Whilst being active on social media now plays a big part in building an athlete’s ‘brand’ and profile, the downside for those sports stars who manage their own accounts is the potential negativity and abuse they are exposed to.
As if we needed a reminder of the extent of social media abuse out there – and resulting online bullying – the alarm bells should have sounded loudly, once again, when American tennis player Shelby Rogers recently responded to her US Open fourth-round defeat to eventual champion Emma Raducanu, by lamenting the fact that she was now “going to have nine million death threats and whatnot”.
That was despite Rogers enjoying one of her finest days on court just days before, upsetting world number one Ash Barty at the same tournament.
Her comments once again highlighted the abuse tennis players – and other high-profile elite athletes – deal with on social media.
Encouragingly, though, more stars are feeling comfortable about speaking out on some of the abuse they face.
At around the same time, another American tennis player, Sloane Stephens, shared the personal burden of what she said were the relentless and “exhausting” attacks she receives on social media.
“I am human,” Stephens said on Instagram a day after being inundated by more than 2,000 “messages of abuse/anger” following a third-round loss to Germany’s Angelique Kerber at the US Open.
“It’s so hard to read messages like these, but I’ll post a few so you guys can see what it’s like,” said Stephens, who voiced her concerns just as a number of other black female athletes have also recently spoken out about the mental health toll high-pressure sport can take.
One of the abusive messages read: “I promise to find you and destroy your leg so hard that you can’t walk anymore @sloanestephens!… I hope you enjoyed your last moments on court today.”
This, just months after England footballers Bukayo Saka, Marcus Rashford and Jadon Sancho suffered horrific online racial abuse after missing penalties in the final of Euro 2020, prompting the UK’s Metropolitan Police to investigate.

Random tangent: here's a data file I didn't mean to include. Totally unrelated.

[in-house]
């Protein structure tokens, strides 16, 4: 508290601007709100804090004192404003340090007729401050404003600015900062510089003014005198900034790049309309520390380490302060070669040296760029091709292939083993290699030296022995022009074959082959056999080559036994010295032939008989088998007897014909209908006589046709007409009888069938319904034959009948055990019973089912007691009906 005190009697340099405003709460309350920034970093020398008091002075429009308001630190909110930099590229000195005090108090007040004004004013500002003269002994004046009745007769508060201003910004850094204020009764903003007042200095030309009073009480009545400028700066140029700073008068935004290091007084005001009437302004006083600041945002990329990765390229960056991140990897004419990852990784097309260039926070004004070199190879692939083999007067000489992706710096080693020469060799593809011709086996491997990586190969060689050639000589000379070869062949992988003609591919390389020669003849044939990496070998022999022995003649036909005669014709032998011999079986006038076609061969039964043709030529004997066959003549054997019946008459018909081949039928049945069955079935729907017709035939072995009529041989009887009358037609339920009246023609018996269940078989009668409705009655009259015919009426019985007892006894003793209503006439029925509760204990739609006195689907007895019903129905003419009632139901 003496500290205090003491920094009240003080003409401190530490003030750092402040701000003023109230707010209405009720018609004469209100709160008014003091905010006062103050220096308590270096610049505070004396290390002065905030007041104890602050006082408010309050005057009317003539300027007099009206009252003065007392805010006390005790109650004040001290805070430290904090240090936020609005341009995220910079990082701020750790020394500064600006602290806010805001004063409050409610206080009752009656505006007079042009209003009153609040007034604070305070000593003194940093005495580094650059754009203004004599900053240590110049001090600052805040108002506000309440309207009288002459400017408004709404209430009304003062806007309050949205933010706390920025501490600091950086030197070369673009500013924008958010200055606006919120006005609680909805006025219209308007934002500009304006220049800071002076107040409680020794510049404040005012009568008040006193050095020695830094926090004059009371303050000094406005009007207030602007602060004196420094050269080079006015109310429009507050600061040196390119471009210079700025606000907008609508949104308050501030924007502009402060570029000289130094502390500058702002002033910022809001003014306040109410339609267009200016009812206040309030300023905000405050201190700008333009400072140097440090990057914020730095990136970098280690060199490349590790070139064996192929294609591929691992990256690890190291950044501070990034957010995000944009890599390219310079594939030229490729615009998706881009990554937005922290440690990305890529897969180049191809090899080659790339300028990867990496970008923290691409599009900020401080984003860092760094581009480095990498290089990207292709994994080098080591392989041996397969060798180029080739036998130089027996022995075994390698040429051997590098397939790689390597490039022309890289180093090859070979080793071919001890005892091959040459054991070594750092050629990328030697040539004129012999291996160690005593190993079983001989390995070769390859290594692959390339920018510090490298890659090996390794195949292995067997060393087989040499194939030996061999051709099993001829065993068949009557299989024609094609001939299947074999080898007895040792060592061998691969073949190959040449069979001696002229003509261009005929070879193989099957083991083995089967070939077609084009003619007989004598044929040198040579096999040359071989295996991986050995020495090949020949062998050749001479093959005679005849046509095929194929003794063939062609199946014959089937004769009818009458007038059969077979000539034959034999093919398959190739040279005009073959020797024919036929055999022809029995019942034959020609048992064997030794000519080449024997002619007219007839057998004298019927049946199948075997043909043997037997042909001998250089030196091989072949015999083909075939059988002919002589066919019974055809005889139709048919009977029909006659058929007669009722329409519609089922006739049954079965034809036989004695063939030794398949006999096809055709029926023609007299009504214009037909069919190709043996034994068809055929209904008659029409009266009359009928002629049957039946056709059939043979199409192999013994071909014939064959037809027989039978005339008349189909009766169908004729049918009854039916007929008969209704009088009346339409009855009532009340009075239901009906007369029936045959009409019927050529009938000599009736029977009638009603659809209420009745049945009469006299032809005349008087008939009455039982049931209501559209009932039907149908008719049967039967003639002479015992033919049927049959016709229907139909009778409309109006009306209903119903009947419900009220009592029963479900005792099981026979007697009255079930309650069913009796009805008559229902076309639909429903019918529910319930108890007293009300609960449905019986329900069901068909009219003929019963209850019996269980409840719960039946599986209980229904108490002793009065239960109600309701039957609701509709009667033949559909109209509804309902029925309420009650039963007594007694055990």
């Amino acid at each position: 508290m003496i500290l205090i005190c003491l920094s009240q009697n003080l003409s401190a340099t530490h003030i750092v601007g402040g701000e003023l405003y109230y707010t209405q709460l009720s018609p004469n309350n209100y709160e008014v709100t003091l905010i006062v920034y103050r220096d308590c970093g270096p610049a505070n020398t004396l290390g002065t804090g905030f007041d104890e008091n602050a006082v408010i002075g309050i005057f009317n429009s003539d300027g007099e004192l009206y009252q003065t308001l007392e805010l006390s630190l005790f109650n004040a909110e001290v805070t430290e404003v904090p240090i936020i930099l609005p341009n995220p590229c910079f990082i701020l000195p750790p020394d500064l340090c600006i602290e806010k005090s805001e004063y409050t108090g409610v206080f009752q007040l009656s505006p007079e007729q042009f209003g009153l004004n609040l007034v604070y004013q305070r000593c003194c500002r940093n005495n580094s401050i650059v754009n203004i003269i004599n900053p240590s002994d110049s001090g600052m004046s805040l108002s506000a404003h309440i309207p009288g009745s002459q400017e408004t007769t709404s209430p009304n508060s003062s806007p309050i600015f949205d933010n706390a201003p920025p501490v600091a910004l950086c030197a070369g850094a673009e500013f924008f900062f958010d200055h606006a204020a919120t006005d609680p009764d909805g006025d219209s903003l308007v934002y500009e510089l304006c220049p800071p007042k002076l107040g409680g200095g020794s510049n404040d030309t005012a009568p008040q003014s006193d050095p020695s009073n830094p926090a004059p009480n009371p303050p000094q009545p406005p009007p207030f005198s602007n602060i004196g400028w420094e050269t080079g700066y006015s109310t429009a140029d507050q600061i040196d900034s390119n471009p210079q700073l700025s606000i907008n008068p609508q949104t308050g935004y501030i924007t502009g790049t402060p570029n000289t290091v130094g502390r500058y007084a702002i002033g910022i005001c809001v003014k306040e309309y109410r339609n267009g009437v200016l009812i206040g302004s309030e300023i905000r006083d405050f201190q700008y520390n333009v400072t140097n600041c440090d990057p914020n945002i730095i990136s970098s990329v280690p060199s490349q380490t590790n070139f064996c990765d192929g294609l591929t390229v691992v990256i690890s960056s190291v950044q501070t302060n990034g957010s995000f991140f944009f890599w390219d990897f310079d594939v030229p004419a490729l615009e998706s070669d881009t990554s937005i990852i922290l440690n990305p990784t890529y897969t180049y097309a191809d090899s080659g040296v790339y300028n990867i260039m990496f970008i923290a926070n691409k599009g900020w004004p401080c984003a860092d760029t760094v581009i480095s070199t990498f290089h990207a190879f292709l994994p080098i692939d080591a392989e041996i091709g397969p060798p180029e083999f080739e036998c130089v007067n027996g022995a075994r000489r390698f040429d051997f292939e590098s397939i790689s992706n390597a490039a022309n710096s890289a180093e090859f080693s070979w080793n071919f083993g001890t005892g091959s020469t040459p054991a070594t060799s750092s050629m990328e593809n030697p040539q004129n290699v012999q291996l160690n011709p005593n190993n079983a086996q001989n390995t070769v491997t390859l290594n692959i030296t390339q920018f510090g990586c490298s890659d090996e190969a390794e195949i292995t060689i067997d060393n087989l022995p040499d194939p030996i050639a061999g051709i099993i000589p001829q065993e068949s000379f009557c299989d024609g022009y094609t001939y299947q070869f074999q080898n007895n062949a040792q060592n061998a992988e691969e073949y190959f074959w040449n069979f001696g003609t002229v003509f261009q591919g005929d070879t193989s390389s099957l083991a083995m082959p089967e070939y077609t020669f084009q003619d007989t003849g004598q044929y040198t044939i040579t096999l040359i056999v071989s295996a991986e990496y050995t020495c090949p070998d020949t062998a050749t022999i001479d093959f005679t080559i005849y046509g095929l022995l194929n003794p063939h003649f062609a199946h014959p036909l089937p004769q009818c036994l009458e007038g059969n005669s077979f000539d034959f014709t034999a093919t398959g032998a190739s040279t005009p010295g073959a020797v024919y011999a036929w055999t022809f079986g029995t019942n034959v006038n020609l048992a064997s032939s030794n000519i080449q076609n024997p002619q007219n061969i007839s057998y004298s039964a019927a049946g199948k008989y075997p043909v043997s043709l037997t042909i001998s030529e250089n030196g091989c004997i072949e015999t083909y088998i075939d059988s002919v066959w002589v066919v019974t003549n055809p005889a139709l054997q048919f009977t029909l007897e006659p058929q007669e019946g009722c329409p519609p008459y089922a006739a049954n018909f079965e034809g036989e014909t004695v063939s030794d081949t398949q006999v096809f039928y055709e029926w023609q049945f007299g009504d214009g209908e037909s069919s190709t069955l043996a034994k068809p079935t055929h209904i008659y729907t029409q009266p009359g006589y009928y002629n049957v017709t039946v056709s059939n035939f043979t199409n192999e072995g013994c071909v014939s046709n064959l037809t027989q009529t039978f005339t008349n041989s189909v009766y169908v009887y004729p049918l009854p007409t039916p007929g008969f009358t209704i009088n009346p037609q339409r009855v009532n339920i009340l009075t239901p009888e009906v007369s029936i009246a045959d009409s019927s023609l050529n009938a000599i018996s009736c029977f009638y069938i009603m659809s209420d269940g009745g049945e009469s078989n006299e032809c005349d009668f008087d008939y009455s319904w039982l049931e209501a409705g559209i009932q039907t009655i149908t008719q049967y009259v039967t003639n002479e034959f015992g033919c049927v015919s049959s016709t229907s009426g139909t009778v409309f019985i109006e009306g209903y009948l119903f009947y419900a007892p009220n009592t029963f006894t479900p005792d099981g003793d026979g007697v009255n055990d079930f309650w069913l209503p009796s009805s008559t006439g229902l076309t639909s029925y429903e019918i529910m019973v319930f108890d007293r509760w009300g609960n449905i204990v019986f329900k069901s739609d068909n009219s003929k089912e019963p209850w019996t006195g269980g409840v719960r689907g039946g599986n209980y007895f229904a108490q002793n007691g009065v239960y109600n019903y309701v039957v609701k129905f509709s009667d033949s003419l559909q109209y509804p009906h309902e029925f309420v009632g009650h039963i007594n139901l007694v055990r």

The comments by Rogers and Stephens come at a time when athletes’ mental health is coming under scrutiny. Fellow tennis player Naomi Osaka said she was unsure of her immediate future in the sport after losing at the US Open, whilst cricket’s Ben Stokes also recently took a break from the game to focus on his mental health.
There can be no denying that the pressure these athletes feel is only exacerbated by social media and with this in mind, I’m not sure golf’s PGA Tour is on the right track, encouraging players to “drive fan and sponsor engagement” by earlier this year launching a lucrative programme that rewards the tour’s most engaging members.
A $40m (R590m) kitty will be split by 10 golfers to “recognise and reward players who positively move the needle” by generating coverage for the sport. The biggest share, $8m (R118m), will go to the individual deemed most “valuable”, and there can be little doubt that social media will play a big part in determining who these players are, with it being cited as one of the metrics to be measured.
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Of course, linking social media activity and the brand value of sports stars is not rocket science and it’s pretty clear why these athletes are under pressure to use their platforms to provide sponsors with value, as well as generate additional off-field income for themselves.